Article

Perfringolysin O, a cholesterol-binding cytolysin, as a probe for lipid rafts.

Tokyo Metropolitan Institute of Gerontology, 35-2 Sakae-cho, Itabashi-ku, Tokyo, Japan.
Anaerobe (Impact Factor: 2.36). 05/2004; 10(2):125-34. DOI: 10.1016/j.anaerobe.2003.09.003
Source: PubMed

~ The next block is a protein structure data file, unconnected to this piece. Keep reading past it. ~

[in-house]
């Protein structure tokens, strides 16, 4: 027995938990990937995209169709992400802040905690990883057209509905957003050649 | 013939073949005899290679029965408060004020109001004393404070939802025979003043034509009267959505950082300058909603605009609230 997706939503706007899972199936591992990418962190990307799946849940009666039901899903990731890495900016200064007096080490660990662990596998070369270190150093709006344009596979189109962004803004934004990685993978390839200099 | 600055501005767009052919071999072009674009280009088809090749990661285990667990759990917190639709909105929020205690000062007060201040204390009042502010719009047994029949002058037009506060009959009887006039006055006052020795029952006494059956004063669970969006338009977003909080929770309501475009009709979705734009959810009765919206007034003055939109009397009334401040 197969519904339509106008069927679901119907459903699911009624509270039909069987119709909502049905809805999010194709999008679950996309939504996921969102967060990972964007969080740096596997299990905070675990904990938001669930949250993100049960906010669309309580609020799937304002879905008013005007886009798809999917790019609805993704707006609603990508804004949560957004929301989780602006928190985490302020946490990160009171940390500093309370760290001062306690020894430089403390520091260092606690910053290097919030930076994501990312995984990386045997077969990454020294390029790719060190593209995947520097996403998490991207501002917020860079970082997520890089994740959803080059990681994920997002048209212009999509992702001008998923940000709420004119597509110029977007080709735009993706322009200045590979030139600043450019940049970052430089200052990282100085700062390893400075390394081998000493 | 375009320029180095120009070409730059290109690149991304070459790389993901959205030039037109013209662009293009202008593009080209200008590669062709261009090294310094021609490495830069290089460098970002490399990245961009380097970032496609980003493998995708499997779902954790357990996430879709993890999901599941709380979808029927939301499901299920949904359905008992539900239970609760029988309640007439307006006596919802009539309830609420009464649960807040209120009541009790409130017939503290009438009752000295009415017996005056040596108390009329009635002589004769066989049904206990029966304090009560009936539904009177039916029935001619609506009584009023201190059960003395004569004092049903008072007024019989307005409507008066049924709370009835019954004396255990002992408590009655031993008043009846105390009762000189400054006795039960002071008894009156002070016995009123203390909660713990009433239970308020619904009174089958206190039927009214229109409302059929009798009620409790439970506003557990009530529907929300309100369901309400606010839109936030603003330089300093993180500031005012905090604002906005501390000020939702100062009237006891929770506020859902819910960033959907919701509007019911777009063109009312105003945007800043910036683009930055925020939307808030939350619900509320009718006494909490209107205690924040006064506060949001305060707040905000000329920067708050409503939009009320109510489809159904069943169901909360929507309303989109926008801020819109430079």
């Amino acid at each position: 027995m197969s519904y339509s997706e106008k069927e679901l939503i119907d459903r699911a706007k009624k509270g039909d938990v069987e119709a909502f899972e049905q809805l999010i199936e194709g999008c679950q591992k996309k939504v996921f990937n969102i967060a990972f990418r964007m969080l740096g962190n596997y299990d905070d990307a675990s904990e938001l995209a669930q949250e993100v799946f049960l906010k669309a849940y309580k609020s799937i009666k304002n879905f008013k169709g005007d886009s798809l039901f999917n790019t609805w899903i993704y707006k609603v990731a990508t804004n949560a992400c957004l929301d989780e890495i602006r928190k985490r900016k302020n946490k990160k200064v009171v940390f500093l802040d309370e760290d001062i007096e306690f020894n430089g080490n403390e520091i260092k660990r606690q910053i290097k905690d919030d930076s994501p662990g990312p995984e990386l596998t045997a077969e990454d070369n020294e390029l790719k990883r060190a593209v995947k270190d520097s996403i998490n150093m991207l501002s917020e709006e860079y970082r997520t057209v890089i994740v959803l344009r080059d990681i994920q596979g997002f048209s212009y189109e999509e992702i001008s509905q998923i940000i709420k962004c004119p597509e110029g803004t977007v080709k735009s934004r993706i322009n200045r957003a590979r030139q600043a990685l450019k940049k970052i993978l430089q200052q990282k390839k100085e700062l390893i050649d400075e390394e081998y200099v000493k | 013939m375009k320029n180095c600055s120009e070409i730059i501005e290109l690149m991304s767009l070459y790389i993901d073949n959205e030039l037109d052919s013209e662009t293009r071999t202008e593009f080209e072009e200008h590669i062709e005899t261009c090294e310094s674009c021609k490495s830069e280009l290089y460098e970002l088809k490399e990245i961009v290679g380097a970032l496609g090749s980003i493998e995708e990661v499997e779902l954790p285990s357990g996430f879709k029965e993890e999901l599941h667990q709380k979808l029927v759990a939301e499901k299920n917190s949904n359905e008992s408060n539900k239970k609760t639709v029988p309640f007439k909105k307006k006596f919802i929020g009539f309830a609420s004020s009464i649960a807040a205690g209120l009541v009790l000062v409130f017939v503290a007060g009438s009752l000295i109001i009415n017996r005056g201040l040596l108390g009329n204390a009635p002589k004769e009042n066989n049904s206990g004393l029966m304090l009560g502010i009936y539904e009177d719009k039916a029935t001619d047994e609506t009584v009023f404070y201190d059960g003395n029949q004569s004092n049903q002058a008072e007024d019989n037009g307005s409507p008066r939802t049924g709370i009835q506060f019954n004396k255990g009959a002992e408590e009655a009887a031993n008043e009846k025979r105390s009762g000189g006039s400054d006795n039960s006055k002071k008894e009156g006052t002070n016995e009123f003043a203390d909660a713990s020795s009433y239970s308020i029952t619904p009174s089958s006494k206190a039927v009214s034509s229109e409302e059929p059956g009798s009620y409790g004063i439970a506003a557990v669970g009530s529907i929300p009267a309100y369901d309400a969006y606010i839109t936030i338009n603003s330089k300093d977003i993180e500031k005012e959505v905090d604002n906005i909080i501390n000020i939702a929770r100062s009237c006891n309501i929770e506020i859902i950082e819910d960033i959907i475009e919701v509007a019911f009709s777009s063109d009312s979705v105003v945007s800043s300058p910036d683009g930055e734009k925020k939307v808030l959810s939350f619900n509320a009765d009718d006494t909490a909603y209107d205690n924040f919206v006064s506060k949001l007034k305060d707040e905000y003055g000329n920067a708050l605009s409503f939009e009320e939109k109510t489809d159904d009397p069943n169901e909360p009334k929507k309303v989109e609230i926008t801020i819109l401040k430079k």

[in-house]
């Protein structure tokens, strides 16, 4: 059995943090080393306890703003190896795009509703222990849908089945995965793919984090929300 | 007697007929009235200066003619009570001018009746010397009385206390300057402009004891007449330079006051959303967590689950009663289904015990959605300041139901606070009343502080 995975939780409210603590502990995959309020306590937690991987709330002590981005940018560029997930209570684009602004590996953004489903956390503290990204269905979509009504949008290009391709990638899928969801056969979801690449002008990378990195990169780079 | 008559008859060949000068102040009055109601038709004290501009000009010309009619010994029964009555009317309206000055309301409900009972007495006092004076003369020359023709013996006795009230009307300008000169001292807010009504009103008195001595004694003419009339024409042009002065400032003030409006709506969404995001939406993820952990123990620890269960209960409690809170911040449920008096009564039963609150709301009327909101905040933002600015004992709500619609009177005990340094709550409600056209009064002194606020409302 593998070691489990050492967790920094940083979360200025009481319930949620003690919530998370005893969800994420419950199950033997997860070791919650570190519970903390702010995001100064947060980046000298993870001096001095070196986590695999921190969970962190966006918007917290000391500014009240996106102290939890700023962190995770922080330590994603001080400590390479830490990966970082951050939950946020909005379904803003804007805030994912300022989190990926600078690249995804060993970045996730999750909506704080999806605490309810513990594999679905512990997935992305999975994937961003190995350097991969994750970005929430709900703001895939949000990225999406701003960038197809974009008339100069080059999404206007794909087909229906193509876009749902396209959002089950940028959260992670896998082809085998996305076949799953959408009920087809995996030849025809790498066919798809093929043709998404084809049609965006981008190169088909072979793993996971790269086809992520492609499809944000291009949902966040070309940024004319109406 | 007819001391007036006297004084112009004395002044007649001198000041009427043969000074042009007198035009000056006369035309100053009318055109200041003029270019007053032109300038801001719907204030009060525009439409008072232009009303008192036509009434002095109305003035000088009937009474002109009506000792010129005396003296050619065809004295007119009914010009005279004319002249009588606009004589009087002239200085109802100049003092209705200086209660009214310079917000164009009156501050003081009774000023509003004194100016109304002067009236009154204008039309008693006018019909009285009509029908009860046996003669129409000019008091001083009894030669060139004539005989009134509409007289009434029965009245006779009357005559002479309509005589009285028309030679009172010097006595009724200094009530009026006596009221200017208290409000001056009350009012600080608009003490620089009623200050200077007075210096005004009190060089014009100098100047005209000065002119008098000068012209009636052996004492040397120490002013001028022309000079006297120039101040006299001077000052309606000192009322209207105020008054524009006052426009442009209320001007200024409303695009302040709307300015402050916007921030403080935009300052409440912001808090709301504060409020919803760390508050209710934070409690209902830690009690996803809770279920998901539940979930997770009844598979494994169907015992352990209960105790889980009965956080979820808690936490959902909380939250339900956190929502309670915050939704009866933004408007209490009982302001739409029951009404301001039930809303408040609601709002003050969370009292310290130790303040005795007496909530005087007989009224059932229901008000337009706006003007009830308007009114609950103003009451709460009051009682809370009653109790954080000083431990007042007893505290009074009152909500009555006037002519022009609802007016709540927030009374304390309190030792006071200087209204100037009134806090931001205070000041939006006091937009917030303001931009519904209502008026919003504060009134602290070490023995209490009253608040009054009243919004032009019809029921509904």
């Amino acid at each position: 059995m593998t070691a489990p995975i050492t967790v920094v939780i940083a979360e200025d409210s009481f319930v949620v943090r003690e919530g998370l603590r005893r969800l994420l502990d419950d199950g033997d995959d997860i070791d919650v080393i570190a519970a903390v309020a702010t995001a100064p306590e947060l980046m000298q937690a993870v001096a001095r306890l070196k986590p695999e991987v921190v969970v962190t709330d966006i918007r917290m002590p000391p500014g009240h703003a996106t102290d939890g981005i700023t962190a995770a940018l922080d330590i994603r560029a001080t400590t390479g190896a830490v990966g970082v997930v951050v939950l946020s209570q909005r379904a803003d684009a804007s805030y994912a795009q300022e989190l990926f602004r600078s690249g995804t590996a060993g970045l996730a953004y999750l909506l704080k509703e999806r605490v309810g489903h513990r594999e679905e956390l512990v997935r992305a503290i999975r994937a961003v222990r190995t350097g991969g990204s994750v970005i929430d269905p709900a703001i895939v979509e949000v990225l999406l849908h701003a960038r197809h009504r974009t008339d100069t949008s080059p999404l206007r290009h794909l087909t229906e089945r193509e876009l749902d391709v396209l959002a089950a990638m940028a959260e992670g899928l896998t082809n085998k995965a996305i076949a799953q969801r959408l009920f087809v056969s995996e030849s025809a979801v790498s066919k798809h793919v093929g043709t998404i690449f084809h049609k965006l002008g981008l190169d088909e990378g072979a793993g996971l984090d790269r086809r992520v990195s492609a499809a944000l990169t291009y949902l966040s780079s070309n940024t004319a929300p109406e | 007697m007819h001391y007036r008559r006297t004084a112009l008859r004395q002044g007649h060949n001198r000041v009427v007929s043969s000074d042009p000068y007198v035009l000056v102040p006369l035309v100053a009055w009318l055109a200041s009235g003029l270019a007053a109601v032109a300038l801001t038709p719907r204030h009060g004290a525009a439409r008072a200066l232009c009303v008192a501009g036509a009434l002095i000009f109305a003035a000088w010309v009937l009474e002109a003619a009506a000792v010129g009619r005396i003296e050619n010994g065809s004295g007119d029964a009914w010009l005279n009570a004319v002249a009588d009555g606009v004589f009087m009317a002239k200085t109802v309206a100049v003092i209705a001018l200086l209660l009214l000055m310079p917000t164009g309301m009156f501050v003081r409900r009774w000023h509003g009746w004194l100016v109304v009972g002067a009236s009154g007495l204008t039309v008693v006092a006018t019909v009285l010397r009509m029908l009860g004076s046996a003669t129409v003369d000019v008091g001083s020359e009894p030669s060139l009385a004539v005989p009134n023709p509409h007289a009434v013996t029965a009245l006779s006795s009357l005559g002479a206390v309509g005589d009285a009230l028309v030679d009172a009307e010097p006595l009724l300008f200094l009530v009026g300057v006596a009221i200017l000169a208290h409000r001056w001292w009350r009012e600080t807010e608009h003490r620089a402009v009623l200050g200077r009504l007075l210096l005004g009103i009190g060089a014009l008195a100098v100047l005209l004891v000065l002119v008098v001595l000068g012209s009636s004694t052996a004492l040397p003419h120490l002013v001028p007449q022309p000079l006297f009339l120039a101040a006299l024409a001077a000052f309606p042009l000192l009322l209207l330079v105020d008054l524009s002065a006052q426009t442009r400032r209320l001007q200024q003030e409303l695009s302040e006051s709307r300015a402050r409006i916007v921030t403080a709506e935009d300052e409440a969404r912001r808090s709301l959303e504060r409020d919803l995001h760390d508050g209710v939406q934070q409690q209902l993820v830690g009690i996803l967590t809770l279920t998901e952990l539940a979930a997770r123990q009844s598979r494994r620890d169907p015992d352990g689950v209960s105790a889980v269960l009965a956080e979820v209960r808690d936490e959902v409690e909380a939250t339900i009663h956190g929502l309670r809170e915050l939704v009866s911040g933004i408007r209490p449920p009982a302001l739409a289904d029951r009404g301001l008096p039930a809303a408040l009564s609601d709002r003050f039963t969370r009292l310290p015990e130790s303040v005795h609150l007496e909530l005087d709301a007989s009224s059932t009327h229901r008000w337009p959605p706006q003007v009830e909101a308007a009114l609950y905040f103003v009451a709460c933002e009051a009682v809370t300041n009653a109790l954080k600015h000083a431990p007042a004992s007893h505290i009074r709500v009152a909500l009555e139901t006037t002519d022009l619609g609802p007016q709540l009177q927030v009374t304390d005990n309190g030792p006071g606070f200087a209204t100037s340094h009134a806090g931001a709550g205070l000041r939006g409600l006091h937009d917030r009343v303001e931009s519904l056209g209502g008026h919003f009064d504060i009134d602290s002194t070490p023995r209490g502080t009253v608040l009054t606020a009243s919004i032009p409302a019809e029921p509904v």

ABSTRACT Gaining an understanding of the structural and functional roles of cholesterol in membrane lipid rafts is a critical issue in studies on cellular signaling and because of the possible involvement of lipid rafts in various diseases. We have focused on the potential of perfringolysin O (theta-toxin), a cholesterol-binding cytolysin produced by Clostridium perfringens, as a probe for studies on membrane cholesterol. We prepared a protease-nicked and biotinylated derivative of perfringolysin O (BCtheta) that binds selectively to cholesterol in cholesterol-rich microdomains of cell membranes without causing membrane lesions. Since the domains fulfill the criteria of lipid rafts, BCtheta can be used to detect cholesterol-rich lipid rafts. This is in marked contrast to filipin, another cholesterol-binding reagent, which binds indiscriminately to cell cholesterol. Using BCtheta, we are now searching for molecules that localize specifically in cholesterol-rich lipid rafts. Recently, we demonstrated that the C-terminal domain of perfringolysin O, domain 4 (D4), possesses the same binding characteristics as BCtheta. BIAcore analysis showed that D4 binds specifically to cholesterol with the same binding affinity as the full-size toxin. Cell-bound D4 is recovered predominantly from detergent-insoluble, low-density membrane fractions where raft markers, such as cholesterol, flotillin and Src family kinases, are enriched, indicating that D4 also binds selectively to lipid rafts. Furthermore, a green fluorescent protein-D4 fusion protein (GFP-D4) was revealed to be useful for real-time monitoring of cholesterol in lipid rafts in the plasma membrane. In addition, the expression of GFP-D4 in the cytoplasm might allow the investigations of intracellular trafficking of lipid rafts. The simultaneous visualization of lipid rafts in plasma membranes and inside cells might help in gaining a total understanding of the dynamic behavior of lipid rafts.

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